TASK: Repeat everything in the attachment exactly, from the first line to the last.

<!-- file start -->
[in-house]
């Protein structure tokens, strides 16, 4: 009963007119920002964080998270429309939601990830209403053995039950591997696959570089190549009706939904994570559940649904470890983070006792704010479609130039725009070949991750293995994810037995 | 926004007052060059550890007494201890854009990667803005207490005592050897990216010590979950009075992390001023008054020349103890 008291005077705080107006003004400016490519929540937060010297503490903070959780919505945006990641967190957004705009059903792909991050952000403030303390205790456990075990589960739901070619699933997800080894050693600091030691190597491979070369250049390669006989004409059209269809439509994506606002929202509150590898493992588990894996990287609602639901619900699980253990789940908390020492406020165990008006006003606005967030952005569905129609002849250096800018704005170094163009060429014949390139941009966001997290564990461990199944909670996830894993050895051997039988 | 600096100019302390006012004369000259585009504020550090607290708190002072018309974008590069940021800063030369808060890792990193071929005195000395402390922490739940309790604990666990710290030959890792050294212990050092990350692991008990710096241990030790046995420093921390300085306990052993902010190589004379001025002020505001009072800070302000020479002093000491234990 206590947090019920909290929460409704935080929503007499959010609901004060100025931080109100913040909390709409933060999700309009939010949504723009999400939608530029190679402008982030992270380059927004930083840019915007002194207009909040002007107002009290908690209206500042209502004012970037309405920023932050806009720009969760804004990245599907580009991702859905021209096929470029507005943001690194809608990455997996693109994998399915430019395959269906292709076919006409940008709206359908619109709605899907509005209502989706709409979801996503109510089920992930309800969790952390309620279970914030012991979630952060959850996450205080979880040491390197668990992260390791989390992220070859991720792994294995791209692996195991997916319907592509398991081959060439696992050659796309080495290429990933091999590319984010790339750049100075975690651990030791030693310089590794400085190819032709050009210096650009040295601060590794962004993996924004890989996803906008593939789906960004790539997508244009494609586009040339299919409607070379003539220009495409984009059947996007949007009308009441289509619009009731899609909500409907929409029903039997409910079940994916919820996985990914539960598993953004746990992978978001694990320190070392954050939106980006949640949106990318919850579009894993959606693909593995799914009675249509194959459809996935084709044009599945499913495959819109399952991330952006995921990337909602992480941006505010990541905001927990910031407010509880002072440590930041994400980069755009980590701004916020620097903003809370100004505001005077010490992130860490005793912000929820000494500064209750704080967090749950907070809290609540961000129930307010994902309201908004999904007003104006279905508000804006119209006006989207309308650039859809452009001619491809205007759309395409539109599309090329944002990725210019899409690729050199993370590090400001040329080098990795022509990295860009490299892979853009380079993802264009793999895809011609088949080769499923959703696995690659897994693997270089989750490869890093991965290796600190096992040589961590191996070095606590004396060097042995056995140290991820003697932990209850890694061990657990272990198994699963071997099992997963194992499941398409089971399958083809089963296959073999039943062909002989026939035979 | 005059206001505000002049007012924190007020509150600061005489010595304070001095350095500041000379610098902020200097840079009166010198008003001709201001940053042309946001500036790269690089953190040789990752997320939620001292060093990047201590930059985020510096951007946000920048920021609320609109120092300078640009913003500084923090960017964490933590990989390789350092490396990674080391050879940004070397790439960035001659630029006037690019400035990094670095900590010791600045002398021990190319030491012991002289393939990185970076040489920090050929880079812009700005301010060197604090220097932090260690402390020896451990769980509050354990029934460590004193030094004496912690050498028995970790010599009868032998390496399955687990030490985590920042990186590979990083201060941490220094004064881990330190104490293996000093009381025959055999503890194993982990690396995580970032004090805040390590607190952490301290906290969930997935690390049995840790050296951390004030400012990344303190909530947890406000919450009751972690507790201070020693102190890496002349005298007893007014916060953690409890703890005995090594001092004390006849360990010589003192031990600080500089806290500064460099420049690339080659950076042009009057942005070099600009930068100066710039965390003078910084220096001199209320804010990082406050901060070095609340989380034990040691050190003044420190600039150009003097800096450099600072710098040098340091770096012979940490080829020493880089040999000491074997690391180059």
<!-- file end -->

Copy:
[in-house]
């Protein structure tokens, strides 16, 4: 009963007119920002964080998270429309939601990830209403053995039950591997696959570089190549009706939904994570559940649904470890983070006792704010479609130039725009070949991750293995994810037995 | 926004007052060059550890007494201890854009990667803005207490005592050897990216010590979950009075992390001023008054020349103890 008291005077705080107006003004400016490519929540937060010297503490903070959780919505945006990641967190957004705009059903792909991050952000403030303390205790456990075990589960739901070619699933997800080894050693600091030691190597491979070369250049390669006989004409059209269809439509994506606002929202509150590898493992588990894996990287609602639901619900699980253990789940908390020492406020165990008006006003606005967030952005569905129609002849250096800018704005170094163009060429014949390139941009966001997290564990461990199944909670996830894993050895051997039988 | 600096100019302390006012004369000259585009504020550090607290708190002072018309974008590069940021800063030369808060890792990193071929005195000395402390922490739940309790604990666990710290030959890792050294212990050092990350692991008990710096241990030790046995420093921390300085306990052993902010190589004379001025002020505001009072800070302000020479002093000491234990 206590947090019920909290929460409704935080929503007499959010609901004060100025931080109100913040909390709409933060999700309009939010949504723009999400939608530029190679402008982030992270380059927004930083840019915007002194207009909040002007107002009290908690209206500042209502004012970037309405920023932050806009720009969760804004990245599907580009991702859905021209096929470029507005943001690194809608990455997996693109994998399915430019395959269906292709076919006409940008709206359908619109709605899907509005209502989706709409979801996503109510089920992930309800969790952390309620279970914030012991979630952060959850996450205080979880040491390197668990992260390791989390992220070859991720792994294995791209692996195991997916319907592509398991081959060439696992050659796309080495290429990933091999590319984010790339750049100075975690651990030791030693310089590794400085190819032709050009210096650009040295601060590794962004993996924004890989996803906008593939789906960004790539997508244009494609586009040339299919409607070379003539220009495409984009059947996007949007009308009441289509619009009731899609909500409907929409029903039997409910079940994916919820996985990914539960598993953004746990992978978001694990320190070392954050939106980006949640949106990318919850579009894993959606693909593995799914009675249509194959459809996935084709044009599945499913495959819109399952991330952006995921990337909602992480941006505010990541905001927990910031407010509880002072440590930041994400980069755009980590701004916020620097903003809370100004505001005077010490992130860490005793912000929820000494500064209750704080967090749950907070809290609540961000129930307010994902309201908004999904007003104006279905508000804006119209006006989207309308650039859809452009001619491809205007759309395409539109599309090329944002990725210019899409690729050199993370590090400001040329080098990795022509990295860009490299892979853009380079993802264009793999895809011609088949080769499923959703696995690659897994693997270089989750490869890093991965290796600190096992040589961590191996070095606590004396060097042995056995140290991820003697932990209850890694061990657990272990198994699963071997099992997963194992499941398409089971399958083809089963296959073999039943062909002989026939035979 | 005059206001505000002049007012924190007020509150600061005489010595304070001095350095500041000379610098902020200097840079009166010198008003001709201001940053042309946001500036790269690089953190040789990752997320939620001292060093990047201590930059985020510096951007946000920048920021609320609109120092300078640009913003500084923090960017964490933590990989390789350092490396990674080391050879940004070397790439960035001659630029006037690019400035990094670095900590010791600045002398021990190319030491012991002289393939990185970076040489920090050929880079812009700005301010060197604090220097932090260690402390020896451990769980509050354990029934460590004193030094004496912690050498028995970790010599009868032998390496399955687990030490985590920042990186590979990083201060941490220094004064881990330190104490293996000093009381025959055999503890194993982990690396995580970032004090805040390590607190952490301290906290969930997935690390049995840790050296951390004030400012990344303190909530947890406000919450009751972690507790201070020693102190890496002349005298007893007014916060953690409890703890005995090594001092004390006849360990010589003192031990600080500089806290500064460099420049690339080659950076042009009057942005070099600009930068100066710039965390003078910084220096001199209320804010990082406050901060070095609340989380034990040691050190003044420190600039150009003097800096450099600072710098040098340091770096012979940490080829020493880089040999000491074997690391180059």